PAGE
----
Organic waste recycling can be more complicated than simply composting. From contaminants to composition, there are multiple factors that affect the type of outlet you can use to recycle organic waste, and which outlets will be most cost effective. Black Soldier Fly (BSF) Farms are one type of outlet that can handle more complex organic waste streams. Here are some interesting facts about using Black Solider Flies to recycle organic waste.
1. Black Soldier Flies turn waste into marketable protein commodities.
When organic waste goes to a BSF farm, it is eaten by the fly larvae. After only a few days, the larvae mature to pre pupa and pupa stages when they can be harvested. These insects are very nutrient rich, containing about 5% calcium and 42% protein by weight. This high protein composition means that about 1 gram of these insects can yield 2.4 Kilograms of protein after only 18 days. That’s enough protein to feed over 40 adult humans (using an average recommendation of 56 grams per day). These high percentages of calcium and protein also are what make Soldier Flies ideal ingredients for fish, poultry, and pig feed markets. Currently, some state and federal regulations limit acceptable uses for such insect based protein ingredients. However, there could be larger feed related market opportunities on the horizon for these insects.
2. BSFs can process large volumes.
Their large appetites, short life cycle, and high reproduction rate make Soldier Flies ideal for handling large amounts of food waste. One female fly alone can lay anywhere from 400 to 900 eggs, and it only takes 12 days for those eggs to hatch and grow to adulthood. Also, since 1 square meter worth of Soldier Fly larvae can eat about 15 Kilograms of waste per day, a BSF farm would only need about 180 square feet of flies to process 1 ton of organic waste per day.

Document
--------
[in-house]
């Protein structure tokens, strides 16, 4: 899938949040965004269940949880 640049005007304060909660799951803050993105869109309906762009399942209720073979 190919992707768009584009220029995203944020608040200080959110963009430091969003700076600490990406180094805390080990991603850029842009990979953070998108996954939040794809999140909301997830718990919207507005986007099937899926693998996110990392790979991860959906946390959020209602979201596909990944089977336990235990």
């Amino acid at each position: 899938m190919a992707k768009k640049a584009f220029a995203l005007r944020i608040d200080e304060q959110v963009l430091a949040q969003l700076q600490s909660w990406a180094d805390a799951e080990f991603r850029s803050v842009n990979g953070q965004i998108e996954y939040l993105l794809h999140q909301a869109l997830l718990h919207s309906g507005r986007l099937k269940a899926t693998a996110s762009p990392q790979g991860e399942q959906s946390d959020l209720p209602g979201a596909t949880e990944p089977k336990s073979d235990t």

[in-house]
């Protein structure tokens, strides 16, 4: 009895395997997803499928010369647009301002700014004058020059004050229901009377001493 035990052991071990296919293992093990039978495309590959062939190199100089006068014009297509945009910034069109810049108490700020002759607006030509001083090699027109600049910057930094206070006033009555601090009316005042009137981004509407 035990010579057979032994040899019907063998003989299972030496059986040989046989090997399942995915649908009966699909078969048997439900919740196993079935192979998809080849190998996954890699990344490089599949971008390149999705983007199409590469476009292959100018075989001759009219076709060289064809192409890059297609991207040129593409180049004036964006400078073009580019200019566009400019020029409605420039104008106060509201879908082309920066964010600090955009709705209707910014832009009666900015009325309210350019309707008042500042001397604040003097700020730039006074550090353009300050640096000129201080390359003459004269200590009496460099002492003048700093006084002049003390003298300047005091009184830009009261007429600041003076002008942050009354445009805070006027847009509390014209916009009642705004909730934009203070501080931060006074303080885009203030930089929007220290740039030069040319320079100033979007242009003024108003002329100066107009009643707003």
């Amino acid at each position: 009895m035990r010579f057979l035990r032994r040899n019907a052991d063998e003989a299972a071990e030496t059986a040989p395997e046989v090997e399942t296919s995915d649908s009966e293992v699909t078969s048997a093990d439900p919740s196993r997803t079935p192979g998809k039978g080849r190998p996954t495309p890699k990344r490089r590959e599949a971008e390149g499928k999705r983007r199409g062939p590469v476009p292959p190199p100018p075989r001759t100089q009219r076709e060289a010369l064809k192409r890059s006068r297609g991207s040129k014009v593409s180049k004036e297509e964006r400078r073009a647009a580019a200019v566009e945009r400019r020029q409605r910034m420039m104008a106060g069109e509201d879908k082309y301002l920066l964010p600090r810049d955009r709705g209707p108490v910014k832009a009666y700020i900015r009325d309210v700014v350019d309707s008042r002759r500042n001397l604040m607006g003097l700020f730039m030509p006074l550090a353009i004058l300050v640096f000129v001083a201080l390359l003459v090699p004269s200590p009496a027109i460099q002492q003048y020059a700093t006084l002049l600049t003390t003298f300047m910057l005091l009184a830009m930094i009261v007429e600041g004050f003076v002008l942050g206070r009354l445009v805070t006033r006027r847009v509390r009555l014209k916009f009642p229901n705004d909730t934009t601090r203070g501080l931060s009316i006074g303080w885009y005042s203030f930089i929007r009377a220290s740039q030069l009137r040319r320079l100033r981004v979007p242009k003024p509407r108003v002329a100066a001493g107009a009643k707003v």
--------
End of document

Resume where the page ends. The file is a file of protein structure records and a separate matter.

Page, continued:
3. BSFs handle almost any kind of organic waste.
Unlike many organics outlets which require animal byproducts to be processed separately from plant based food waste, Black Soldier Flies eat almost any type of organic waste. This includes things like meat, fat, dairy, and most other food and beverage wastes. However, these flies do show a preference for calorie rich foods, and are unable to process high cellulose materials (like grasses, cardboard, or paper based products). Fortunately, BSF farms do typically accept paper based products like this as part of an organics stream; the material would just be considered an acceptable contaminant.
4. BSFs can process contaminated material.
Another key benefit to using Black Soldier Fly farms is that they usually accept contaminated waste steams. For instance, if a food or beverage manufacturer had pieces of metal or plastic that contaminated a load of products, that waste material could potentially be sent to a fly farm. Or if a company realized an entire load of food products had been packaged but was off spec, this packaged organic waste could potentially go to a BSF farm.
Image Credit/Copyright Attribution: “Max D Solomko/Shutterstock”
The reason these fly farms can process contaminated waste is due to the unique life cycle of the Soldier Fly. Soldier Flies actually only eat during the first 4 or so days of their life. This is when they are in the larvae stage. After this stage, Soldier flies begin to pupate, during which time their mouths turn into appendages used for climbing, and the flies climb away from food sources, seeking instead dry, sheltered places. This migration away from the food waste causes a natural harvesting process, which fly farmers can use to easily separate the fly pupas from the waste materials. These pupas are then what farmers harvest to produce the protein rich animal feed ingredients. Since the pupas cannot yet fly away, it is easy for farmers to separate some for harvesting and some to mature for breeding. Overall this makes for a very efficient and sustainable process for removing contaminates from organic waste.